'Big data' refers to data sets that are too large or too complex for traditional data processing applications. Additionally, the term is often used to refer to predictive analytics or other methods of extracting value from data. To benefit from big data, businesses need several things, including raw storage and processing power, as well as strong analytics capabilities and skills. In 2015, annual revenue from the global big data market was put in the region of 22 billion U.S. dollars, with predictions suggesting this could double in size within the next four years. The largest share of big data revenue stems from professional services, representing almost 40 percent of the market, with the big data compute and storage segments trailing some way behind. Some of the largest providers of big data services include IBM, SAP, Oracle, Hewlett Packard, and Accenture.
Not every piece of data will make its way into the big data ecosystem, nor is all data useful, but a number of figures already suggest at the challenge of finding useful data amongst the rest. In 2015, mobile data traffic was measured at 3.7 exabytes (3.7 billion gigabytes) a month and is showing no signs of slowing down. That same year, cloud computing traffic was estimated at approximately 106 exabytes per month in North America alone. Furthermore, while the Internet of Things is expected to connect the digital and physical worlds through a network of sensors, the number of connected devices speaks to the amount of data that may need to be processed: some forecasts put the number of connected devices worldwide as high as 50 billion by 2020.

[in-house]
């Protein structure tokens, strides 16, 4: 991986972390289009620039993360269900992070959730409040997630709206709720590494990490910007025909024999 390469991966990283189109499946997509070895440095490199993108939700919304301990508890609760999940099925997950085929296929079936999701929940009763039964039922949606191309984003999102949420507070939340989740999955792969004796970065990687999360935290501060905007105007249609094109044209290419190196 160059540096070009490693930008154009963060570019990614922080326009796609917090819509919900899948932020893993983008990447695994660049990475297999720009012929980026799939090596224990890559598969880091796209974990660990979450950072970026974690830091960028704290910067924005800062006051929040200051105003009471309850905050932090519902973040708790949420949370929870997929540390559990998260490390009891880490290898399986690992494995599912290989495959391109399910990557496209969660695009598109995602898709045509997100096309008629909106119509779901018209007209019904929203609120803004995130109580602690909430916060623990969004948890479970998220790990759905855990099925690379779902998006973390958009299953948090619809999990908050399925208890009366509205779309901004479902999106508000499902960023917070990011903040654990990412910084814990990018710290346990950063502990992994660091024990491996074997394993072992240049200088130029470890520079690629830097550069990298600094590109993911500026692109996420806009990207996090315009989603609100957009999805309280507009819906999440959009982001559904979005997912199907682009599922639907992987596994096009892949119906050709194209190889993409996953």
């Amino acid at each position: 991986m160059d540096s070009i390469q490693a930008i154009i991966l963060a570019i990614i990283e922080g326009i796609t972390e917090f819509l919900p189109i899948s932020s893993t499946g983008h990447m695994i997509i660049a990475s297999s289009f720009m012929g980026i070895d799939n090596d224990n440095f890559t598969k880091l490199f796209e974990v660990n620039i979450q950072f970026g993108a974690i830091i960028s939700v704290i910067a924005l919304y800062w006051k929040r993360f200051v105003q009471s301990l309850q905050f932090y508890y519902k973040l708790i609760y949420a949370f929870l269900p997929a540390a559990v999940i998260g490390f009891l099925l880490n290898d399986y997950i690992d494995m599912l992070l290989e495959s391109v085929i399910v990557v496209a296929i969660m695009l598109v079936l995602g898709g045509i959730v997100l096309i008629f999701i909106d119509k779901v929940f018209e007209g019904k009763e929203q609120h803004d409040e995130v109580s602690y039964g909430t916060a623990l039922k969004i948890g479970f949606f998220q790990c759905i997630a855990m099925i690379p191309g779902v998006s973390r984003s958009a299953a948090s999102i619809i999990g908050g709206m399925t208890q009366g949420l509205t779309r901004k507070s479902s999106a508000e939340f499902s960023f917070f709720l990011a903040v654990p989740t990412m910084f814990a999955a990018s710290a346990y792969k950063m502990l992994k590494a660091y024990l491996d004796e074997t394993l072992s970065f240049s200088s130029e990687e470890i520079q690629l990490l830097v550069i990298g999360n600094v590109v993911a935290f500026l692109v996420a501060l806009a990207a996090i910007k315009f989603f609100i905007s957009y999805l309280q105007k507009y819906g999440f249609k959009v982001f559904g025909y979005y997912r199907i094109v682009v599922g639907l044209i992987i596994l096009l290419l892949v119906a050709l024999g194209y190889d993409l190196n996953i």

At present, big data is most likely to be used in the areas of marketing, sales, IT, and finance; however, as the reliability of big data improves, businesses see further, long-term opportunities for big data in the areas of risk management and logistics. Nonetheless, some caution is required as big data is not without its challenges. These challenges range from maintaining the quality of data to complying with domestic and international laws governing the use of data. Businesses that rely on poor quality data risk wasting time, losing sales, and lowering their margins due to inefficiency.
One other industry benefiting from the growth of big data is that of cloud computing. The amount of processing power and/or storage required to make use of big data is such that many businesses have taken to hosting and processing their big data sets in the cloud. In one survey, 69 percent of respondents said that their organization used cloud technology for data storage and backup, while 56 percent said their organization was using cloud computing for data analytics.
This text provides general information. Statista assumes no
liability for the information given being complete or correct.
Due to varying update cycles, statistics can display more up-to-date
data than referenced in the text.